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Stop shopping; Give cash as a gift

Some people say giving money as a gift is tacky. I say it's no tackier than the red plastic pocketbook my mother-in-law once bestowed on me.

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Money always fits. And it's never the wrong color. Nobody's face ever falls when they open an envelope and discover the gift of green.

The only problem is deciding how much to give. Sales of Hallmark greeting cards that are designed to hold cash, checks or gift cards have increased nearly 150 percent in the last two years. The firm surveyed its customers about cash gift amounts. The consensus: $50 or more is appropriate for a close relative, $25 or less is suitable for not-so-close kin and $20 or less is what they would give to a friend.

Whatever amount you choose, from a few bucks to a few thousand, here are some ways to give money or its cousins graciously.

Say it with cash
If you're giving less than $100, think cash. Even banks that usually don't do anything for free will trade wrinkled, dirty old money for newly printed, crisp $20 bills. A check might be slightly easier for the giver, but cashing it can be costly for people without a checking account or other banking relationship.

Cash does have some drawbacks. The U.S. Postal Service frowns on mailing money. If the envelope is lost or stolen, the money will be gone as well. And sending cash to parts of the world where the postal service isn't reliable can be doubly risky.

But if you're handing out the gifts, it's hard to beat the beauty of fresh bills. You can always personalize the cold cash with a nice note. It doesn't have to be flowery or long. A few XXXs and OOOs, a simple "I love you" or just "Thanks for tucking my packages out of the rain" will make the gift even more valuable, says Leah Ingram, author of You Shouldn't Have, a guide to giving.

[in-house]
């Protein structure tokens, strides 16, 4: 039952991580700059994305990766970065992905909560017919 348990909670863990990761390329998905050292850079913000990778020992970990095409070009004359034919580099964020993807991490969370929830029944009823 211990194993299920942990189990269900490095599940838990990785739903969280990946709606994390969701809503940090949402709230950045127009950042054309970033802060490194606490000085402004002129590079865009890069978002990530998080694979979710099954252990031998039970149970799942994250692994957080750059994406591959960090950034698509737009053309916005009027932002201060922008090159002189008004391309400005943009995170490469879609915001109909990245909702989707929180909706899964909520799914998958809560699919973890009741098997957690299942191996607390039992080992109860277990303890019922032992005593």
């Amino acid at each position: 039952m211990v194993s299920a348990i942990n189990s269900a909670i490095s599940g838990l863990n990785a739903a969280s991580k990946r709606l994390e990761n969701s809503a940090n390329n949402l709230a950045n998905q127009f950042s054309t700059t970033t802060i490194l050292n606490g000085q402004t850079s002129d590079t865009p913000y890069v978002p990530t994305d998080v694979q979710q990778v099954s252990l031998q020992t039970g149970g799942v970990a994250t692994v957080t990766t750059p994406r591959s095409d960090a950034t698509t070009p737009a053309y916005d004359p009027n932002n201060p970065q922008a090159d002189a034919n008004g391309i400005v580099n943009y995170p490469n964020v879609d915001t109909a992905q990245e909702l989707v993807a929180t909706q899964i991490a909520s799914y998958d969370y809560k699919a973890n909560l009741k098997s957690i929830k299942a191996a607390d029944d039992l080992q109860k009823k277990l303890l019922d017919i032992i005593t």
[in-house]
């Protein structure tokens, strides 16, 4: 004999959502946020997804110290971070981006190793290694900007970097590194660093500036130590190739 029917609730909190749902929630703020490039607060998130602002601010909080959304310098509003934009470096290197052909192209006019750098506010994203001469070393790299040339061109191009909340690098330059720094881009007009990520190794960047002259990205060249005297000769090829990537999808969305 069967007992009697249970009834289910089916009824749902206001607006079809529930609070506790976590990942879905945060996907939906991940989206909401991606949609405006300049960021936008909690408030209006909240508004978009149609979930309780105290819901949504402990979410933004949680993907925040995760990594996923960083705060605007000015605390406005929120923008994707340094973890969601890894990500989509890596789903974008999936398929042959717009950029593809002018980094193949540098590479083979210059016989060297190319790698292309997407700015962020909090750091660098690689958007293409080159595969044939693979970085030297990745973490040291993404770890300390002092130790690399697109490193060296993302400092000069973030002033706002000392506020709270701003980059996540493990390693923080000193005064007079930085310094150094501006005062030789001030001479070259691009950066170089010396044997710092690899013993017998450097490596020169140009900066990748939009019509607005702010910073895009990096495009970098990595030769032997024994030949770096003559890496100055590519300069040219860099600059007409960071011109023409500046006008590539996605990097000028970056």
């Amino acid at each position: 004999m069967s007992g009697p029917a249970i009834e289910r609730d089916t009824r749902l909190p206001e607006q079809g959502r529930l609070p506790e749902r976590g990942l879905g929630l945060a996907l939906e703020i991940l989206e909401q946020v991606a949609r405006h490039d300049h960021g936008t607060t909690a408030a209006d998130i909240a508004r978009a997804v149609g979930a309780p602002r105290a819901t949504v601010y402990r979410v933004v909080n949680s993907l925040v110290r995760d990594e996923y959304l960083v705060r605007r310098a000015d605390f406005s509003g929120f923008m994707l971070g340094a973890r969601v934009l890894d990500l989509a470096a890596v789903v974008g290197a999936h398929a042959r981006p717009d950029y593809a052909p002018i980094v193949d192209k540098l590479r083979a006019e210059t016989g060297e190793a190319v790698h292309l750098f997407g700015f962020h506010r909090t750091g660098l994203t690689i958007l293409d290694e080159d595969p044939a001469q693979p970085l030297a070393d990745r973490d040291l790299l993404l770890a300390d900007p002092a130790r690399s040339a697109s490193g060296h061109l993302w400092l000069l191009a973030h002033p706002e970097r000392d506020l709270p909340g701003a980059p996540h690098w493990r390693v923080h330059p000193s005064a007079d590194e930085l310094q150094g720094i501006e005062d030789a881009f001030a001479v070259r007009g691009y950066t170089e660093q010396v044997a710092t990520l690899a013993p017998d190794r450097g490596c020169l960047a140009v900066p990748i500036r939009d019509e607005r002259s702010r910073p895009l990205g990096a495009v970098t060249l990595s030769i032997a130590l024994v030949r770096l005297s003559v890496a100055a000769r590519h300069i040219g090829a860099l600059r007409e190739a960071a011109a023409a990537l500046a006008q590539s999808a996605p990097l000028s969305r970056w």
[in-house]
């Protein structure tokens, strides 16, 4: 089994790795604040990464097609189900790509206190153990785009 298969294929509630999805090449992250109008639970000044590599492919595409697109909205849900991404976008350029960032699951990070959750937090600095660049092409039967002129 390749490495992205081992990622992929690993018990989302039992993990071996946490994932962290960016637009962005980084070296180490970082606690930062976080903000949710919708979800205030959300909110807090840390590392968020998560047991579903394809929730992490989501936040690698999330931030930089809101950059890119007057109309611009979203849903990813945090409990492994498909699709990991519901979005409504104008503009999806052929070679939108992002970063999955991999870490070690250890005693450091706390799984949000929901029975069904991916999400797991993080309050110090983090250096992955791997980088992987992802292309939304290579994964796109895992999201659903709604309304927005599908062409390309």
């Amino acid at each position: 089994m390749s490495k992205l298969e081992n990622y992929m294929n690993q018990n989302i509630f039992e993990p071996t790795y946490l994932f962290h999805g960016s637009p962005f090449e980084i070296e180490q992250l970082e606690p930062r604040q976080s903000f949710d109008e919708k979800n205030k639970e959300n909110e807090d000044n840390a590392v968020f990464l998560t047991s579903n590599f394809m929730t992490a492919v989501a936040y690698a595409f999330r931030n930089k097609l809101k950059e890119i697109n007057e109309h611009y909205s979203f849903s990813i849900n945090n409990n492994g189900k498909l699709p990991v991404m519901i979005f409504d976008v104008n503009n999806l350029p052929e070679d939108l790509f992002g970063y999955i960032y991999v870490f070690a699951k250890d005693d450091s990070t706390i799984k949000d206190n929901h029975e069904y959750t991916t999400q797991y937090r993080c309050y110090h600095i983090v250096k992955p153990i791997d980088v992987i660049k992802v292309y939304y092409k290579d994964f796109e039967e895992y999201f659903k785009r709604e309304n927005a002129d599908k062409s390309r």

Prepaid plastic
Visa- and MasterCard-branded stored-value cards look and act like credit cards. You load them up with any amount and the recipient can use the card to buy anything where the affiliated cards are accepted.

The card can't be used until it's activated, and both Visa and MasterCard products are covered under zero-liability policies. If the card is lost or stolen and you report it promptly, you will be reimbursed for amount on the card that had not yet been spent before the card disappeared.

If the gift card has a personal identification number (PIN) so it can be used at an ATM, the PIN will be issued separately, offering additional protection when the gift is en route. You can have both the card and PIN mailed to you, so that you can deliver them personally. Or you can get a dummy card to present and the bank will mail the actual plastic and PIN to the person you choose.

Shop wisely to get the most gift card for your money. Some banks and credit card companies charge their existing customers only for the amount that is loaded onto the cards. But other vendors charge a purchase fee in addition to the stored value that could dramatically increase the price a purchaser could pay for the card.

 
 
Next: Most merchants also sell their own gift cards.
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